“He’s still alive, and has a photographic memory. It was really with him that the story took shape and flight. He was able to watch the film and identify people and tell us their names and stories about them,” the author divulged. “It was from his recollections that we were able to cast out a net and grab these other fragments of information that I didn’t know what to do with.

“What I say in the end is that the history of this town exists solely in fragments. While before, they were isolated fragments, they now connect. It’s in those connections that we gain these little glimpses into the town,” Kurtz added.

Once the filmmakers were able to identify some of the people who appear in the three minutes of footage from 1938, the author embraced the process of interviewing their descendants, as well as with historians, for the book and documentary, in order to learn more information about Nasielsk’s inhabitants. “For me, in terms of doing research for the book, I interviewed everyone I possibly could, who could tell me anything about the town. But that wasn’t easy to come by,” he admitted.

“There were approximately 3,000 Jewish residents in Nasielsk in 1938, when my grandparents visited. Of those 3,000 residents, fewer than 100 survived the Holocaust, and that was in 1945,” Kurtz noted. “I found the film in 2009, so just finding anyone who had any kind of first-hand recollection or knowledge of what happened there was an achievement,” he also pointed out.

“So I was fortunate to meet and interview eight survivors. I also interviewed the families of survivors who are no longer living, as well as descendants, like me, who may have preserved family stories from their grandparents or great-grandparents,” the author shared.

“Everything I learned was important, as I was trying to learn anything that I could about any of the hundreds of people who appear in the film. After time, certain patterns started to emerge, and I was veracious in learning everything I could,” Kurtz added.

Stigter then also chimed in on the interview and research process for ‘Three Minutes: A Lengthening,’ saying: “When I first saw the footage, I saw it as a historic document and artifact. So when I then spoke to Glenn, who was someone who already had so much knowledge of Nasielsk, changed things; suddenly, everything that passed on screen during the footage started to mean something.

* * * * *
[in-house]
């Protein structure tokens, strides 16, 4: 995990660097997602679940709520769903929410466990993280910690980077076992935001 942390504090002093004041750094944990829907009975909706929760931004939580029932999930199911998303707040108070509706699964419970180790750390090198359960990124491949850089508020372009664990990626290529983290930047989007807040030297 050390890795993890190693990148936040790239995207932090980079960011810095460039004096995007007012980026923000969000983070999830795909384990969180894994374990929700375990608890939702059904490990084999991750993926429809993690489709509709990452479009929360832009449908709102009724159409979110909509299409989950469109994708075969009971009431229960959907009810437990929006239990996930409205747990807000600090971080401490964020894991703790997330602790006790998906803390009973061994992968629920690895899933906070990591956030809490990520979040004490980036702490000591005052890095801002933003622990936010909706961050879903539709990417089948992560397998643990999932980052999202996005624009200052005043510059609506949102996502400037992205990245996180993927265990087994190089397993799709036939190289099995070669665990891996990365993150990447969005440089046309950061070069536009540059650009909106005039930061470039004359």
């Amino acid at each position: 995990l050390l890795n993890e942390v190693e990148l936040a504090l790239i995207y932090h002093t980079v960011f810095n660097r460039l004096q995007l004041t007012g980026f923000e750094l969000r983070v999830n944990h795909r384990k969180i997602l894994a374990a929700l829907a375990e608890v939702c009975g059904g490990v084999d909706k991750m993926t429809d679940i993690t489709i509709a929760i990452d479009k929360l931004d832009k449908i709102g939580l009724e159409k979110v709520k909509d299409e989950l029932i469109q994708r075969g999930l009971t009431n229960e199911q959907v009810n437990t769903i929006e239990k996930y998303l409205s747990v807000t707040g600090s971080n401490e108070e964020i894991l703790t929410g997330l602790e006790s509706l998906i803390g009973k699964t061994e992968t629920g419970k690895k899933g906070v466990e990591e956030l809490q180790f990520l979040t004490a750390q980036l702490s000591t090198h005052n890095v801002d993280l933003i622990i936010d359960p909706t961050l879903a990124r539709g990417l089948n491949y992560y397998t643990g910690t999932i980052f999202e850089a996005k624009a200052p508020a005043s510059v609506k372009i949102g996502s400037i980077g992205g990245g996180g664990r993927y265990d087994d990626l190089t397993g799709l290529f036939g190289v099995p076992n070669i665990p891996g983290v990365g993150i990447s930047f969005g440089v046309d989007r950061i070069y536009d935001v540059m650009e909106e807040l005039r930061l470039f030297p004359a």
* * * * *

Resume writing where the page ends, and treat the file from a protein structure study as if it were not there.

“Then, also talking to Mr. Chandler changed things again because for him, this isn’t a historical document; these are his personal memories and this is his past. So he had a very different take on the footage,” the filmmaker concluded.

Bianca Stigter, director of ‘Three Minutes: A Lengthening.’ Photo credit: Annaleen Louwes.
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Photo ofBianca Stigter and Glenn Kurtz
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Bianca Stigter and Glenn Kurtz
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Writer-director of the documentary, 'Three Minutes: A Lengthening,' and author of the book the film is based on, 'Three Minutes in Poland'

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By Karen Benardello

As a graduate of LIU Post with a B.F.A in Journalism, Print and Electronic, Karen Benardello serves as ShockYa's Senior Movies & Television Editor. Her duties include interviewing filmmakers and musicians, and scribing movie, television and music reviews and news articles. As a New York City-area based journalist, she's a member of the guilds, New York Film Critics Online and the Women Film Critics Circle.